On Aug. 6, four days after the Rev. Samuel Spiering arrived as the new administrator of St. Leo the Great Catholic Church in Lewistown, he met with parishioner Paul Huff to ask him if he and his partner, Tom Wojtowick, had gotten married.
After Huff confirmed the fact, the priest asked to meet with the two men the next day. At that second meeting, Spiering dismissed the pair from their volunteer posts in the church and told them they could no longer receive Communion, a sacrament at the core of a believer’s faith.
Wojtowick and Huff were stunned and stung by the action. It sprang from the Catholic Church’s opposition to same-sex marriage and its belief that homosexual behavior is a sin.
The issue has caused some people to leave the parish and stirred up controversy in the small central Montana town. To address all that has happened, Bishop Michael Warfel of the Diocese of Great Falls-Billings plans to meet with parishioners at the church Saturday night.
Wojtowick, 66, and Huff, 73, lifelong Catholics, have been partners for more than 30 years. The two men, both members and active at St. Leo’s and the community, married in Seattle in May 2013 to have the legal rights of spouses in their later years.
Lewistown is Wojtowick’s hometown. The two men lived in Seattle for nearly 20 years before they moved to Lewistown in 2003 and started attending St. Leo’s.
Wojtowick, who recently retired as executive director of the Fergus County Council on Aging, is chairman of the Lewistown Public Library Board of Trustees and involved in a number of other organizations.
Huff is chairman of the Fergus County Fair Board, a member of the board for Cowboy Poetry and a retired board member of the Lewistown Art Center.
At the church, Wojtowick is an organist, an accompanist and sings in the choir. Huff sings in the choir and is a cantor.
In a timeline provided by Wojtowick, the same day the couple met with Spierling, Wojtowick spoke with Warfel by phone. The bishop asked a number of questions and said he would call again.
Wojtowick and Huff talked with Spiering and Warfel and other diocesan officials in a conference call on Aug. 25. Out of that, Wojtowick said, came an agreement that Wojtowick and Spiering would write a restoration statement, that in part, would support the concept of marriage between a man and a woman, which Wojtowick and Huff were willing to do.
“It was not our intent to challenge that (concept), but to have the rights of civic protections in our old age,” Wojtowick wrote.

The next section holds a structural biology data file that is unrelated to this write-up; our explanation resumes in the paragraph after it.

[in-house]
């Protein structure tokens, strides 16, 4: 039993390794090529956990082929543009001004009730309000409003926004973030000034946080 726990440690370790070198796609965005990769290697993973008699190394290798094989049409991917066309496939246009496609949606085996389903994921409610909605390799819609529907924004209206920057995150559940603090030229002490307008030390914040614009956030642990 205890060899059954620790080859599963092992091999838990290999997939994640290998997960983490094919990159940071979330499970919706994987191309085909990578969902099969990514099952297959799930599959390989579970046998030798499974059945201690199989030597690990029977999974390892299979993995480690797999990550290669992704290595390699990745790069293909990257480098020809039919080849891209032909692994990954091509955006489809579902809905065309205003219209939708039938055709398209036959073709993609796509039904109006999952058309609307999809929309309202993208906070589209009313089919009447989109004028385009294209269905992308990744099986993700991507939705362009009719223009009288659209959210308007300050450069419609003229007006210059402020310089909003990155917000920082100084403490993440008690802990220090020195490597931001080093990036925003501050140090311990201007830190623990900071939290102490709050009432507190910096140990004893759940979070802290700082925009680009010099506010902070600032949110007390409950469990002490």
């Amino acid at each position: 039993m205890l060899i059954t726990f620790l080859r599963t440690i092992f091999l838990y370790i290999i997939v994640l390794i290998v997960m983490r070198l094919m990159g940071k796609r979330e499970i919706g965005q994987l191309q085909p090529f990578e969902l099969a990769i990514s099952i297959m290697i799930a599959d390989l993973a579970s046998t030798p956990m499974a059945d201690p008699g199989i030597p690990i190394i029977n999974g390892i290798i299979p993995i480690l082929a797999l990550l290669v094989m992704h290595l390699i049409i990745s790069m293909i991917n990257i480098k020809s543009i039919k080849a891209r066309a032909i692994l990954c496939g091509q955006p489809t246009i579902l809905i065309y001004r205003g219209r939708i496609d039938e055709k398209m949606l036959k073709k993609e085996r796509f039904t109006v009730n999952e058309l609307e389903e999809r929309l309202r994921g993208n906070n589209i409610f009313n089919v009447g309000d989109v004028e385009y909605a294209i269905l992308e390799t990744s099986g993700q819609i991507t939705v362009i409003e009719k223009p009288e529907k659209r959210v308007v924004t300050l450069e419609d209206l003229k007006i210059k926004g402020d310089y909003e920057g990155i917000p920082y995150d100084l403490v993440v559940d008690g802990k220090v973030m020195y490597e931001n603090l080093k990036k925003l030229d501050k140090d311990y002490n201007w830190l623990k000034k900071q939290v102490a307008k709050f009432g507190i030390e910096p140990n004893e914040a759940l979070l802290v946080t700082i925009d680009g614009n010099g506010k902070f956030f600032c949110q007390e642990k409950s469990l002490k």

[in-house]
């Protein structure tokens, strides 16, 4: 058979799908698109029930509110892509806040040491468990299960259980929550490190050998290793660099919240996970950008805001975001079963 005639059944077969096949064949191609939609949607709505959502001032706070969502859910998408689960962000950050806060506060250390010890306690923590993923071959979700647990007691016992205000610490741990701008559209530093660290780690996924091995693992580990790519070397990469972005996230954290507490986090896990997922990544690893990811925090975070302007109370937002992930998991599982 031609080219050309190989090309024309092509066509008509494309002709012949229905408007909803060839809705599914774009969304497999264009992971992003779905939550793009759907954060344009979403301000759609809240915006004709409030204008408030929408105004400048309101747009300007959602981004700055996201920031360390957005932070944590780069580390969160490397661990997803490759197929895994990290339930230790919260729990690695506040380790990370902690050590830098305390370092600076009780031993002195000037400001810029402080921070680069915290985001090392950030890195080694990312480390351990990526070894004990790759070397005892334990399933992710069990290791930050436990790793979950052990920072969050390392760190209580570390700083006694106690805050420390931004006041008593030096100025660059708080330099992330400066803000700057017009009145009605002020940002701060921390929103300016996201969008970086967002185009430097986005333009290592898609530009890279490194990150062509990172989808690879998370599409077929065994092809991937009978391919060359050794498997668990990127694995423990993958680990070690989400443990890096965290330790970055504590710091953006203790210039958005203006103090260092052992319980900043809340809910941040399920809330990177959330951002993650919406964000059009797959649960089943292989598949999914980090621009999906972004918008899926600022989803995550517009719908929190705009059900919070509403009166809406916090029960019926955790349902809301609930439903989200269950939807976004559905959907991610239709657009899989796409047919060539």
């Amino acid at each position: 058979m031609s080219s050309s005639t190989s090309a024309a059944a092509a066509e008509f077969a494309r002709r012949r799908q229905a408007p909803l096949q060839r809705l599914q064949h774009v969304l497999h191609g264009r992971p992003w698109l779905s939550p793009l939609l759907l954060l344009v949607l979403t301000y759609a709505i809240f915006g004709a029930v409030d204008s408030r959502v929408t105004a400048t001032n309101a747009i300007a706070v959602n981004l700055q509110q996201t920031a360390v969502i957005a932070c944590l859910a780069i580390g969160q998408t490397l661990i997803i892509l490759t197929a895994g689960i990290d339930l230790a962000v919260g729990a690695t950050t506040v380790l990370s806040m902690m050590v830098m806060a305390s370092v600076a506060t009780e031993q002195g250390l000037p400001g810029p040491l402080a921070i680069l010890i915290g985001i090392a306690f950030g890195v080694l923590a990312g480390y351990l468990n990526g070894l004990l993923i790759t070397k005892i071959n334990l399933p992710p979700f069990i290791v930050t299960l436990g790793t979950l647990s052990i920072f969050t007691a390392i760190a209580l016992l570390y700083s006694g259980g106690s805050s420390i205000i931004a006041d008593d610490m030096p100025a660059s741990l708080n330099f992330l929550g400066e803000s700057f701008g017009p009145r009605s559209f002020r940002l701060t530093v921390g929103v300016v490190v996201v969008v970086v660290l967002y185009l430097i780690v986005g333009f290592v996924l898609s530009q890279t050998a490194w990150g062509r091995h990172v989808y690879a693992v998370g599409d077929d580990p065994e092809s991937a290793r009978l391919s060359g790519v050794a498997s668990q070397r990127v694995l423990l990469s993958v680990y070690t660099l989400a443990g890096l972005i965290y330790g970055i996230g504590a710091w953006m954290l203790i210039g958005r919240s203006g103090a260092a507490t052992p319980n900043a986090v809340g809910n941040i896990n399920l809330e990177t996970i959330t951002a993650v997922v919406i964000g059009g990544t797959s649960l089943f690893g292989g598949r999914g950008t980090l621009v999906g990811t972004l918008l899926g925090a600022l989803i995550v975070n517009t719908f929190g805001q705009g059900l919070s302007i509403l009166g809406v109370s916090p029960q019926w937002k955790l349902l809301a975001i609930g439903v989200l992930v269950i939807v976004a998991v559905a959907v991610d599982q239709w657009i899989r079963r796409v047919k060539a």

When Spiering and Wojtowick met to write the statement, Wojtowick said the priest told him they would also have to set up a timeline for the two men to separate and divorce, which Wojtowick said he and Huff did not agree to.
Though they provided the timeline of events, Wojtowick and Huff are refraining from further comment on the issue until they have heard the bishop speak on Saturday night.
In a telephone interview from Great Falls on Thursday afternoon, Warfel said he knows Wojtowick and Huff “to be good people.”
“This is not animus against someone who happens to be a homosexual; this issue is the same-sex marriage,” he said. “A lot of people put those two together, and obviously there’s a connection, but it’s not the same thing.”
Warfel called same-sex marriage “the issue of our era,” acknowledging that in the U.S., polls show that support for it has edged higher than those who oppose it. But the fact remains that stands in conflict with Catholic teachings.
“As a Catholic bishop I have a responsibility to uphold our teaching of marriage between one man and one woman,” Warfel said. “And I think there’s very solid scriptural teaching on it and our sacred tradition is very strong on it.”
Those teachings leave him little choice, he added.
“Either I uphold what Catholic teachings are or, by ignoring it or permitting it, I’m saying I disagree with what I’m ordained to uphold,” Warfel said.
He has gotten a number of letters on the issue. Some people said that a song sung in Catholic churches titled “All are Welcome” needs to be changed to “Some are Welcome.”
“Everyone is welcome to the journey of conversion,” Warfel said. “But there are certain convictions, beliefs or behaviors that are in direct contradiction to what we believe and teach, and this would be one of them.”
He said his understanding is that Wojtowick and Huff did not publicize their marriage in the community. But once it became publicly known, it had to be dealt with publicly.
Warfel, who sees the Saturday evening meeting as a private one with parishioners, said he’s hoping to find a solution to Wojtowick’s and Huff’s situation. But, saying it is a pastoral matter, he declined to speak further about it.
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